By JOHN MARCASE
Written for the LSWA
There is a fine line between being stubborn and being dedicated.
Philip Timothy blended the two perfectly.
That may explain why Timothy is being presented with the highest honor in Louisiana sports journalism – the 2019 Distinguished Service Award in Sports Journalism from the Louisiana Sports Writers Association.
That means Timothy is being inducted into the Louisiana Sports Hall of Fame along with the rest of the Class of 2019 Saturday, June 8, in Natchitoches. For information on the June 6-8 Induction Celebration call 318-238-4255.
In November 1999, Timothy, then serving as assistant sports editor at the Alexandria Town Talk, helped put the paper to bed one Friday night during the high school football playoffs. That meant he left the office after midnight. Timothy drove to his camp in the Saline-Larto Complex to go duck hunting the next morning.
After the hunt, he drove home to clean up before heading into the office to help work on Sunday’s paper. About 200 yards from his house, he fell asleep at the wheel of his truck. He awoke the next morning at Rapides Regional Medical Center with both feet and ankles shattered, external fixators protruding from both legs.
By the time he moved to a rehab hospital, Timothy was back writing stories. As long as he could type and use a phone, he decided, he also could work.
Stubborn or dedicated? Or both?
“I never thought P.T. was stubborn for stubborn’s sake,” said Raymond A. Partsch III, who worked with Timothy at The Town Talk in Alexandria. “To some, he may have come off as stubborn, but what appears to be stubbornness is just a reflection of his immense passion for sports journalism – whether that is for page design, headline writing or writing a story. Philip truly believed in what he was doing and would defend that with every ounce of his being. That is something you always had to admire and respect.”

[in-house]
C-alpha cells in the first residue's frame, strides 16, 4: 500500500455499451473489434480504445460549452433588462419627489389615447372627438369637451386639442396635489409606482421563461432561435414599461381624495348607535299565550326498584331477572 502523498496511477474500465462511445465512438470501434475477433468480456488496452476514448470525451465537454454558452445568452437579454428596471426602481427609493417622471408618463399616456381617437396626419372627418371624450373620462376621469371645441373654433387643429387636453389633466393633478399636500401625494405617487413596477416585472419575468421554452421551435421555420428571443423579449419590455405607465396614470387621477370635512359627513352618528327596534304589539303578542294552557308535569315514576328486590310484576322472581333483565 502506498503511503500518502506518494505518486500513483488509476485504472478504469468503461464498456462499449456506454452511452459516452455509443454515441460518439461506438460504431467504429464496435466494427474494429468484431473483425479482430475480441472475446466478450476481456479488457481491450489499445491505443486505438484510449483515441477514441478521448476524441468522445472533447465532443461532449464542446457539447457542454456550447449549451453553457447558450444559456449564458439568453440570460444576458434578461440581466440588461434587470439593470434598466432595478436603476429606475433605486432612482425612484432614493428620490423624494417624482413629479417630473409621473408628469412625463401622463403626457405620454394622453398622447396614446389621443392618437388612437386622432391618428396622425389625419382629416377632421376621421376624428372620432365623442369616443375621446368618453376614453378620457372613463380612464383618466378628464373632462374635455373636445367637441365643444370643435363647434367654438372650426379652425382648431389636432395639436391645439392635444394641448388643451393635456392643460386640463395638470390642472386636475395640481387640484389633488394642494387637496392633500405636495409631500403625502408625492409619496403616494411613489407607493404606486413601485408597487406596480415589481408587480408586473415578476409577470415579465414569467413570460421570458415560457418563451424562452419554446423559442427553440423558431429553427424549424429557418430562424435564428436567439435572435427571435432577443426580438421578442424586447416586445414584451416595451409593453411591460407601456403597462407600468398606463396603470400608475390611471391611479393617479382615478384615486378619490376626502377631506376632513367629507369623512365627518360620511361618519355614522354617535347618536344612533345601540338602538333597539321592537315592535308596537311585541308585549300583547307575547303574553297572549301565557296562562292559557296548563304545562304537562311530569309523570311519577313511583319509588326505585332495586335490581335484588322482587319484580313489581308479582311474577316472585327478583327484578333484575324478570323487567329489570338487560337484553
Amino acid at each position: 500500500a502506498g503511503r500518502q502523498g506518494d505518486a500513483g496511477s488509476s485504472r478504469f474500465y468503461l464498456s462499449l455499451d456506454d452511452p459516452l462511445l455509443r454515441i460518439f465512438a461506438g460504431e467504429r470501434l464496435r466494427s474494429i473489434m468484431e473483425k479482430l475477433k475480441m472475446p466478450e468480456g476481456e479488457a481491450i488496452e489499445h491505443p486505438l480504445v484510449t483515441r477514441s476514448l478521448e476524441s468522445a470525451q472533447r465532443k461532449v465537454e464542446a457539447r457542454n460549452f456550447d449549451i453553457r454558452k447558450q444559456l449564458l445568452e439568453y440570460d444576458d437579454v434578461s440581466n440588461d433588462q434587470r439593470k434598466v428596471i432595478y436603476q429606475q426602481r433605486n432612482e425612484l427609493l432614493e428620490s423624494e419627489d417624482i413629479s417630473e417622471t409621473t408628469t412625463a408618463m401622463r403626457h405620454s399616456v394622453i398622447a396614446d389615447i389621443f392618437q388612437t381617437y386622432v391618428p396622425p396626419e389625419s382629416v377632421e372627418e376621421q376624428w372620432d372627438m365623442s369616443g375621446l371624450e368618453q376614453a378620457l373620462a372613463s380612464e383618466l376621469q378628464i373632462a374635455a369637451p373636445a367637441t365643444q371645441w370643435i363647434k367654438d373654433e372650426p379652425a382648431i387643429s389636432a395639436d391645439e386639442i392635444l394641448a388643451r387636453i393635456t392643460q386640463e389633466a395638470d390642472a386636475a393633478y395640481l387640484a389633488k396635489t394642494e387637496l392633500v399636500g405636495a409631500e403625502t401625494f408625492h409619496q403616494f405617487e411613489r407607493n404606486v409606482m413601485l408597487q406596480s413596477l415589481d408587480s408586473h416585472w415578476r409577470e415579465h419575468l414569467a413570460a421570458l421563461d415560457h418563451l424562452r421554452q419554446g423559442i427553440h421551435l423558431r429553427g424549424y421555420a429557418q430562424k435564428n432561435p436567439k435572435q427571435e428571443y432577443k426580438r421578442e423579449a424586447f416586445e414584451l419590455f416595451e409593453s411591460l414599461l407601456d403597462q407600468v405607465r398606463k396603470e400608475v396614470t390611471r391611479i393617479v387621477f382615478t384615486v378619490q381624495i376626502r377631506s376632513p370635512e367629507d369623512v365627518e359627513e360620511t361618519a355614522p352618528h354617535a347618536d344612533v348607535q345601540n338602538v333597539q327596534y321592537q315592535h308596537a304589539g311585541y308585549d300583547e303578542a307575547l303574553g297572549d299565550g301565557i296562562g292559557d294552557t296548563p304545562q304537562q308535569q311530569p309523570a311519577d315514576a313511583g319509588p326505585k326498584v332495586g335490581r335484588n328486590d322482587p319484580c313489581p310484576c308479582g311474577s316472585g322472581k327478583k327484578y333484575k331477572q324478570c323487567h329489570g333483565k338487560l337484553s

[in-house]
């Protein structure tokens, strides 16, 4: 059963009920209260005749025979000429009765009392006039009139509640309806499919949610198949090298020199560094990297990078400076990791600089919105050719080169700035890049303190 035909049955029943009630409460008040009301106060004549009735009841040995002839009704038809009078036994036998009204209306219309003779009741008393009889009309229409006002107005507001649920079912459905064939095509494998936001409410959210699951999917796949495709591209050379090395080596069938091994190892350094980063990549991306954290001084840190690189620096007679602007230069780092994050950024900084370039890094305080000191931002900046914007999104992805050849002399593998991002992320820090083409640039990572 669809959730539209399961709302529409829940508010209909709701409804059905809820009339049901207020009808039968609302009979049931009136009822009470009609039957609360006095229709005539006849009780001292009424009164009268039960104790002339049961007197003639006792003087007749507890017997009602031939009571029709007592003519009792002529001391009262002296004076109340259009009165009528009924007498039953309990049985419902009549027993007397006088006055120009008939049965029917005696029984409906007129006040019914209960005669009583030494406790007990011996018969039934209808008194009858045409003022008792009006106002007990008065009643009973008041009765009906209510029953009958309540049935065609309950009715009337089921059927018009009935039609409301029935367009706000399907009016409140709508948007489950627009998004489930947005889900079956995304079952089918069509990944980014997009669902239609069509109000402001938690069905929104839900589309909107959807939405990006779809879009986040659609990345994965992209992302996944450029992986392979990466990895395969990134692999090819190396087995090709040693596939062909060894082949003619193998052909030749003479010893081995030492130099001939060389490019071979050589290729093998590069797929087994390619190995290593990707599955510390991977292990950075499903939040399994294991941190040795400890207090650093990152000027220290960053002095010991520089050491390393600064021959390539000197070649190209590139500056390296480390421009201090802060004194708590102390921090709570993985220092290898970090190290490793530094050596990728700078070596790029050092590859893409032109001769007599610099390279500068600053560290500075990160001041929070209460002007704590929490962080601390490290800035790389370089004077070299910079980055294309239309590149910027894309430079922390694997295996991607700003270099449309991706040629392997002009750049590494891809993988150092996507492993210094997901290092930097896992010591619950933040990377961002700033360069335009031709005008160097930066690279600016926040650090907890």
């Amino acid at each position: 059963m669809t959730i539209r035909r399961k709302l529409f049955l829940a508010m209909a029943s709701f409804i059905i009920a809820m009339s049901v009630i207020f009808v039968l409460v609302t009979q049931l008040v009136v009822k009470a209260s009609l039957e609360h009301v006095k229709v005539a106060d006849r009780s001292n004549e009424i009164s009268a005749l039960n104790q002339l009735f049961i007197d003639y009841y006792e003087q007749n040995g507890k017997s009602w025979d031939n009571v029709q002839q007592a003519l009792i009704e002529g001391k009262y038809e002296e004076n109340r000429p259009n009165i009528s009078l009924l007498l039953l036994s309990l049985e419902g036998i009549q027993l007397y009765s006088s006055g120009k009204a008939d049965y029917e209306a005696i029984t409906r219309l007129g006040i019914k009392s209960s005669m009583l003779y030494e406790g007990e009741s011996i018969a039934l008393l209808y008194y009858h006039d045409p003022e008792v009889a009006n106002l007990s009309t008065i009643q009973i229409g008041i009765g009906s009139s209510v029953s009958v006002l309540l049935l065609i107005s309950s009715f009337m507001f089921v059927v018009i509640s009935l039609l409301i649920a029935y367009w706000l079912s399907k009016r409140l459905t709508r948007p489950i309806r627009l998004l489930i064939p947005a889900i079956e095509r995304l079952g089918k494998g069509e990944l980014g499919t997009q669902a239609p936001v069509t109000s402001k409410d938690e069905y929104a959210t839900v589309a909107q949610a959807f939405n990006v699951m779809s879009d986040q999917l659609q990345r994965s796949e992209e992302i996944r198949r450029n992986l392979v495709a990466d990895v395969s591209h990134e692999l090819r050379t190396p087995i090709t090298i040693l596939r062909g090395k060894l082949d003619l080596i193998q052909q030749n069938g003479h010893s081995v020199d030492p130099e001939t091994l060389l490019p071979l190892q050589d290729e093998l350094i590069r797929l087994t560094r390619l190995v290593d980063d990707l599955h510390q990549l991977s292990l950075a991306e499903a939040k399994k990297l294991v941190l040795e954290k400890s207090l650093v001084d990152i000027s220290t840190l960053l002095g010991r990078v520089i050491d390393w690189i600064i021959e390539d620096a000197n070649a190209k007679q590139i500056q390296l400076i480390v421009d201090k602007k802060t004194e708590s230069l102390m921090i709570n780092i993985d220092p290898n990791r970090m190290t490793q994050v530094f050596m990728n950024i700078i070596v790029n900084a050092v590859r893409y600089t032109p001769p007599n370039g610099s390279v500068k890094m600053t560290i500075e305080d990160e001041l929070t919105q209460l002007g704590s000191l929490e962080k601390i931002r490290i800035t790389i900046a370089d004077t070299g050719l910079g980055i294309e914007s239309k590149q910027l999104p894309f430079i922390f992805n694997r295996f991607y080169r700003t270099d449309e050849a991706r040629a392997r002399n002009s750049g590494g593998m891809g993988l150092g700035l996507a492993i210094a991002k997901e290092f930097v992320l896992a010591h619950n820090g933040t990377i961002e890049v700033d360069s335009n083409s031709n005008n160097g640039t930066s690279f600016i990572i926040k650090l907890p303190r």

“I wanted to be a school teacher and teach history,” said Timothy, whose parents, Philip Sr. and Janette, were both longtime public school teachers in Rapides Parish. “My dad talked me out of it. He told me he would not help me with college if I went into education.”
Timothy was part of the first sophomore class at Alexandria Senior High, but due to a parish-wide court order, was forced to finish high school at Tioga High School. It proved to be a turning point in his life.
“As a senior, I met Donna Howell, who was an English teacher,” said Timothy. “She said I had a gift for writing and I should try to be a writer.”
Timothy already knew he was going to college at Northwestern State, where both of his parents went.
“I majored in journalism and minored in English,” he said. “I thought I was going to be on TV. I was majoring in broadcast journalism. My advisor, Ezra Adams, questioned why I got into journalism. He said I didn’t have a propensity for words. That made me bow my neck and get to work and prove him wrong … when someone tells me I can’t do something, it’s engrained in me that I’m gonna do that.”
Timothy worked for the school paper, Current Sauce, as well as in the sports information department, and he called Demon baseball games on the radio. Finally, Dan McDonald, a 2017 DSA recipient, asked Timothy to be the Current Sauce’s sports editor. A career took off.
“That was the beginning of it,” said Timothy.
Timothy has never stepped foot inside the Hall of Fame since it opened in 2013 on Front Street in Natchitoches. The first time he will do so will be in June during the induction weekend.
Despite the numerous awards he has won – more than 80 national, regional and state awards at last count – Timothy remains grounded in what is important: his faith and his family. He serves as managing editor of the Louisiana Baptist Message and teaches Sunday School at his church in Deville; he’s also a proud grandfather of two and has another grandbaby on the way.
And he is thankful for the legacy he has left around the state as a writer and editor who focused on high school athletes.
“I covered them when they were nobodies,” he said. “I was there as they developed into the athletes they became.
“After I went to The Town Talk, I got a card from a guy asking if I was the Philip Timothy from the Red River Journal. He wrote, ‘I have everything you ever wrote about me in a book.’ That meant the world to me. It showed me I made an impact. I wanted to make an impact as a teacher, but this was the next best thing.”